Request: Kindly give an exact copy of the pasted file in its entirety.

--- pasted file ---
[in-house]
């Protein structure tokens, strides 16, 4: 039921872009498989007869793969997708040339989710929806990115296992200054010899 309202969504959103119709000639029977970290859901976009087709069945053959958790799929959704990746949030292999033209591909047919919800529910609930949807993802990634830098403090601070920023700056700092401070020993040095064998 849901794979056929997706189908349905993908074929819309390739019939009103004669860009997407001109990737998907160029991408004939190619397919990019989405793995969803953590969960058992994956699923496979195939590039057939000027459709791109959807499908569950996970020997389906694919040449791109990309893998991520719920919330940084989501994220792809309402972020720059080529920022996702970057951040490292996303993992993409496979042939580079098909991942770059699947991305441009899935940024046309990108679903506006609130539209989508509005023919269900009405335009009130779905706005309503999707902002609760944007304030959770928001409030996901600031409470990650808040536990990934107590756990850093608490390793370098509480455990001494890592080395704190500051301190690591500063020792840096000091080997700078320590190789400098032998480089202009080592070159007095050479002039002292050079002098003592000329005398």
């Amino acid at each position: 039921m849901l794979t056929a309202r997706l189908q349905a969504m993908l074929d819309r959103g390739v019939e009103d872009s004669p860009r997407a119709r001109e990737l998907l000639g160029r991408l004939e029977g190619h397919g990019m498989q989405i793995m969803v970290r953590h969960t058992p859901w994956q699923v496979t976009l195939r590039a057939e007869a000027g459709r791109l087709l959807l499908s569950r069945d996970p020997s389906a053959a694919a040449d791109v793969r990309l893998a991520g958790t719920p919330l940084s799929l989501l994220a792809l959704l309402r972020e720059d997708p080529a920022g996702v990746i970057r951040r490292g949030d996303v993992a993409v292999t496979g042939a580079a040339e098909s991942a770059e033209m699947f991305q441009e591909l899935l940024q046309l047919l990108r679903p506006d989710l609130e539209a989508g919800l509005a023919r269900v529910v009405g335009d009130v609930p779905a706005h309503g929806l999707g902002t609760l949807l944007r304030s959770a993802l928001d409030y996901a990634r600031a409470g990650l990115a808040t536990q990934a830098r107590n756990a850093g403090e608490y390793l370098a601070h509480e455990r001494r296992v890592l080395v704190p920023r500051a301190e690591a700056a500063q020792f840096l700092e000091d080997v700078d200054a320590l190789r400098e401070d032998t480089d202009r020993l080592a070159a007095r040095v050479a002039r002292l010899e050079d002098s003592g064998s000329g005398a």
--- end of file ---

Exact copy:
[in-house]
């Protein structure tokens, strides 16, 4: 039921872009498989007869793969997708040339989710929806990115296992200054010899 309202969504959103119709000639029977970290859901976009087709069945053959958790799929959704990746949030292999033209591909047919919800529910609930949807993802990634830098403090601070920023700056700092401070020993040095064998 849901794979056929997706189908349905993908074929819309390739019939009103004669860009997407001109990737998907160029991408004939190619397919990019989405793995969803953590969960058992994956699923496979195939590039057939000027459709791109959807499908569950996970020997389906694919040449791109990309893998991520719920919330940084989501994220792809309402972020720059080529920022996702970057951040490292996303993992993409496979042939580079098909991942770059699947991305441009899935940024046309990108679903506006609130539209989508509005023919269900009405335009009130779905706005309503999707902002609760944007304030959770928001409030996901600031409470990650808040536990990934107590756990850093608490390793370098509480455990001494890592080395704190500051301190690591500063020792840096000091080997700078320590190789400098032998480089202009080592070159007095050479002039002292050079002098003592000329005398």
């Amino acid at each position: 039921m849901l794979t056929a309202r997706l189908q349905a969504m993908l074929d819309r959103g390739v019939e009103d872009s004669p860009r997407a119709r001109e990737l998907l000639g160029r991408l004939e029977g190619h397919g990019m498989q989405i793995m969803v970290r953590h969960t058992p859901w994956q699923v496979t976009l195939r590039a057939e007869a000027g459709r791109l087709l959807l499908s569950r069945d996970p020997s389906a053959a694919a040449d791109v793969r990309l893998a991520g958790t719920p919330l940084s799929l989501l994220a792809l959704l309402r972020e720059d997708p080529a920022g996702v990746i970057r951040r490292g949030d996303v993992a993409v292999t496979g042939a580079a040339e098909s991942a770059e033209m699947f991305q441009e591909l899935l940024q046309l047919l990108r679903p506006d989710l609130e539209a989508g919800l509005a023919r269900v529910v009405g335009d009130v609930p779905a706005h309503g929806l999707g902002t609760l949807l944007r304030s959770a993802l928001d409030y996901a990634r600031a409470g990650l990115a808040t536990q990934a830098r107590n756990a850093g403090e608490y390793l370098a601070h509480e455990r001494r296992v890592l080395v704190p920023r500051a301190e690591a700056a500063q020792f840096l700092e000091d080997v700078d200054a320590l190789r400098e401070d032998t480089d202009r020993l080592a070159a007095r040095v050479a002039r002292l010899e050079d002098s003592g064998s000329g005398a």